Although the cases may appear to be relatively straightforward to a layperson, in reality, both cases involve complex issues of U.S.immigration law:  Few members of the public know of the multitude of different immigration statuses; these statuses are not easily categorized as “temporary” or “permanent.”  While the immigration laws try to distinguish between “immigrants” (those who intend to reside permanently) and “non-immigrants” (those who enter the U.S.with an intent to be here temporarily), there are a multitude of “gray area” statuses, and the “dual intent” doctrine allows some “non-immigrants” to have an intent to remain permanently.  Is an H-1B professional worker a “temporary” or a “permanent” resident for Census purposes if he has an approved immigrant visa petition but is on a seven-year waiting list for his green card?  What about an El Salvadoran who has held Temporary Protected Status (TPS) for ten years, has U.S. citizen children, but who can’t adjust status because she entered the U.S. without inspection when she fled from the conflict in her country years ago?  Should the Census count an asylum seeker who has had his asylum application pending for many years, and who has permission to live and work in the United States until his asylum case is decided?  What about those who have a treaty-based right to live and work in the U.S., such as Native Americans born in Canada or citizens of Micronesia, Palau, and the Republic of the Marshall Islands?  Should the Federal Election Commission allow political contributions from an E-2 treaty investor who owns a U.S. restaurant and has been living and paying taxes in the United States for twenty years, but who can’t qualify for a green card because his business is too small to meet the complex and difficult EB-5 immigrant investor requirements?

Many Americans are aware that millions of unauthorized immigrants live in the United States, but few understand that there are also millions of foreign nationals who live legally in the United States for years at a time, but cannot obtain “green cards.”  These two Supreme Court cases have the potential to affect both the authorized and the unauthorized foreigners among us.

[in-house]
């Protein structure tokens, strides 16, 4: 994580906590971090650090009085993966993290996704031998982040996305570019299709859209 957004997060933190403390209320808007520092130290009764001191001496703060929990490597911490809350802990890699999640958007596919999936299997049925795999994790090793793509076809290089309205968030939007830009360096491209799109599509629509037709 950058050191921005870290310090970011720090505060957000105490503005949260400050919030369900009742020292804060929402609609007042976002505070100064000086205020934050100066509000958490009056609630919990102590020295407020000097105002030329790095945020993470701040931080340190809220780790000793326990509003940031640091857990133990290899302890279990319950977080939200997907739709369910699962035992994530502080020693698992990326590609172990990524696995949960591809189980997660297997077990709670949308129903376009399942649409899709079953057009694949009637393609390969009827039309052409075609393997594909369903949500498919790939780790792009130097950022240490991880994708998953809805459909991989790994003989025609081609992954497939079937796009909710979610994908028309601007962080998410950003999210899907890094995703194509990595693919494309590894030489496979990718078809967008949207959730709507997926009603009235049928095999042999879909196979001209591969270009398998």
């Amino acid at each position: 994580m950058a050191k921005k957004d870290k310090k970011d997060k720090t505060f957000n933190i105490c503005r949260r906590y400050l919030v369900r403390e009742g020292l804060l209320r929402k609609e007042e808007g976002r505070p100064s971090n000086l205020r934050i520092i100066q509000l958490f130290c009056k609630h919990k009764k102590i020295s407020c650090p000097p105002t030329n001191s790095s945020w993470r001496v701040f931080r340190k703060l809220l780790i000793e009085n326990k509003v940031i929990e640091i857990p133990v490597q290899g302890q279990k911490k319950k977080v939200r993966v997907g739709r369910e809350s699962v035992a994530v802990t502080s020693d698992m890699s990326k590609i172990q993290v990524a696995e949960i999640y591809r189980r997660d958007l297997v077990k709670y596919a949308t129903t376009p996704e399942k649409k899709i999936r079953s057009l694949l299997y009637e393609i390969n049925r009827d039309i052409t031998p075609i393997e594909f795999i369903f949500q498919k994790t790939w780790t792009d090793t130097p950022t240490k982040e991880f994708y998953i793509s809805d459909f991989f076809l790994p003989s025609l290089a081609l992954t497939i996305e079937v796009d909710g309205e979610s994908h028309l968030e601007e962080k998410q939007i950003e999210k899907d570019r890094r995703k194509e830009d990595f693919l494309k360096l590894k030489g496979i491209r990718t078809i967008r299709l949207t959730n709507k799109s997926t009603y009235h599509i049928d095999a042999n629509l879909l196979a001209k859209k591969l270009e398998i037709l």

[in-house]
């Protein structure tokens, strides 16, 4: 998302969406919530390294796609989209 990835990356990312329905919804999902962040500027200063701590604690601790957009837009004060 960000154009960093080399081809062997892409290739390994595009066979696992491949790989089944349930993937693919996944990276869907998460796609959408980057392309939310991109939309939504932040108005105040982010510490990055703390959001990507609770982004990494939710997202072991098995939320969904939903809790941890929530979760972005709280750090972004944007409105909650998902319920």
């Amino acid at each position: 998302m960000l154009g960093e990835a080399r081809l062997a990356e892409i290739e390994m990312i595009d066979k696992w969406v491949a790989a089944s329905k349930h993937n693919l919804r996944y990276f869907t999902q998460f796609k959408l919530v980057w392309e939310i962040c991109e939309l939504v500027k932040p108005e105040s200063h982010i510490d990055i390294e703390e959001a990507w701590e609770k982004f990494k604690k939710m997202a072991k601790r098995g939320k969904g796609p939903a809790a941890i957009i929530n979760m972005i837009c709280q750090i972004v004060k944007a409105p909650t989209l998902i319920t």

Recently, the Supreme Court recognized that non-citizens in removal proceedings have a Sixth Amendment right to counsel, but it is not clear what the Court will do with their First Amendment rights, or with their right to be counted as residents in the Census.  Reading the briefs for both the Bluman v. FEC and the Louisiana v. Bryson cases, one is struck by the complexity of the issues potentially facing the Supreme Court.  Although styled as a First Amendment case, Bluman could affect other Constitutional protections that are routinely afforded to non-citizens who have not yet obtained Lawful Permanent Resident status.  And Louisiana v. Bryson could change the results of a Presidential Election, depending on how it is decided, and vastly increase the complexity of U.S. Census questionnaires (if Lousiana prevails, the Census Bureau will have to account for more than one hundred different types of immigration statuses that residents of the U.S.currently hold). 

With its decisions in these cases, the U.S. Supreme Court could create even more chaos in the currently dysfunctional American immigration system.  Potentially, for example, the Court could rule that a Treaty NAFTA professor at Louisiana State University has a right to contribute to Louisiana Governor Bobby Jindal’s political campaign, but can’t be counted in the U.S. Census as a resident of Louisiana.  These two cases are ones that all immigration practitioners should be watching closely.